An Open Letter To Mothers Of Little Black Girls Who Were Triggered When Watching Trump Molest Selamnesh At His Rally
When Sage was 6, one of her closest friends had a party at American Girl Place. Fourteen little Black girls showed up in a limo, beautiful dresses, shiny shoes, ruffled socks, big bows in their hair. Like God had dropped little Angels on Chicago and Michigan Ave.
They pranced in the store, giggling with their friends, shopping for their dolls, no different than the 100 plus other girls dressed up and happy, except they were Black.
All of them. And their mamas were, too.
They sat at the largest table in the cafe. And were catered to, like the other girls there, eating and celebrating, except they were Black.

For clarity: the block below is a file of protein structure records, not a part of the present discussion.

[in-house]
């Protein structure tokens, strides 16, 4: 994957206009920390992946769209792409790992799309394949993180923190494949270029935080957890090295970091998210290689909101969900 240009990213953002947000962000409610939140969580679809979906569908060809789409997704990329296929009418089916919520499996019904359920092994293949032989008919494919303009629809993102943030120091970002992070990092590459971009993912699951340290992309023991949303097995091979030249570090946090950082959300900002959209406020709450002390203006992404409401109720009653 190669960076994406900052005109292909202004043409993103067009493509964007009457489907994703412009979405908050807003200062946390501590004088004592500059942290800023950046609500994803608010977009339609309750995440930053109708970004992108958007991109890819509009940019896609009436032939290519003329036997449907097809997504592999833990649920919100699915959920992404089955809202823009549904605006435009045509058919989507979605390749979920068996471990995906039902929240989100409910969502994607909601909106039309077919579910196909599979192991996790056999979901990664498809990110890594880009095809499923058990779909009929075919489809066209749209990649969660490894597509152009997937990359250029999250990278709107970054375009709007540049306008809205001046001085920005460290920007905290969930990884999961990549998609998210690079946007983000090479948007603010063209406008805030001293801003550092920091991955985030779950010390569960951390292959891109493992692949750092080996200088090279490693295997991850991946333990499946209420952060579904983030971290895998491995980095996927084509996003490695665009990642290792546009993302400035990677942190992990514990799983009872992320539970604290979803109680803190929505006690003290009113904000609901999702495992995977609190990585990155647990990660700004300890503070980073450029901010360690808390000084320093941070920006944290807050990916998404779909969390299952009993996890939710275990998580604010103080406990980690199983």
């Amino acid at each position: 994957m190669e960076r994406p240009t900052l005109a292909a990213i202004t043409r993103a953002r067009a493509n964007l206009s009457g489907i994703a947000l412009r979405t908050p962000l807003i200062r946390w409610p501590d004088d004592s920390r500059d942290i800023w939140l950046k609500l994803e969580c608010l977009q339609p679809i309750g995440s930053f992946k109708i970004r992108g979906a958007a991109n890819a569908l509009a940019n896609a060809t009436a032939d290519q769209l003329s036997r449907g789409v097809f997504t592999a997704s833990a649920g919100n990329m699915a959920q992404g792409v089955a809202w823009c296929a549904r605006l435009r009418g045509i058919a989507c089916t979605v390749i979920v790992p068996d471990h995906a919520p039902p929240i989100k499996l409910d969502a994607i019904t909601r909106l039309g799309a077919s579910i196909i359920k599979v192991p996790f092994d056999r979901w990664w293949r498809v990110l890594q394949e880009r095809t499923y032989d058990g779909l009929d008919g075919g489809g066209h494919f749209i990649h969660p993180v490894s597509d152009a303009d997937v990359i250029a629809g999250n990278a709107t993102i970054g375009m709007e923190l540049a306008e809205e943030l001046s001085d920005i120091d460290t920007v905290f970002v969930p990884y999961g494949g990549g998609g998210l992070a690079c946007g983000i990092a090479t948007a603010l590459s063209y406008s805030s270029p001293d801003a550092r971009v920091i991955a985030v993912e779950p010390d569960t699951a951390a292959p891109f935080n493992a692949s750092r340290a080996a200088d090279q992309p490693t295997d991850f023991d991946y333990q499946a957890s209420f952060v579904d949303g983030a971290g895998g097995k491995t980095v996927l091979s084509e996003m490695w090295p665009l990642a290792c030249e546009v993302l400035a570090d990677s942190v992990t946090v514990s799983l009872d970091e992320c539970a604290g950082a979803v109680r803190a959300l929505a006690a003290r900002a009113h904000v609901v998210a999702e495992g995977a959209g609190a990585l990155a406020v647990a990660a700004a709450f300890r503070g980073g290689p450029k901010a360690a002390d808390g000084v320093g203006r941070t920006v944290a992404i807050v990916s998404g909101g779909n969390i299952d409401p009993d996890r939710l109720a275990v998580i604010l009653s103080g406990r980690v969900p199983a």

Because I dance to the rhythm of racial ambiguity around midwestern white people, because Sage is a stunning milk chocolate brown, people often don’t think she’s my daughter. Even though we look ridiculously alike.
So I heard things that day. Things I know were said because these girls were Black.
I heard things when I lagged behind the group, things like:
“I’ve never seen such cute ones.”
“I just want to pet them”
“I’m gonna take their pictures”
Many times, when I’ve walked downtown with my children, random people have touched their curls. Reached to caress their skin. Complimented me on “dressing” them so well.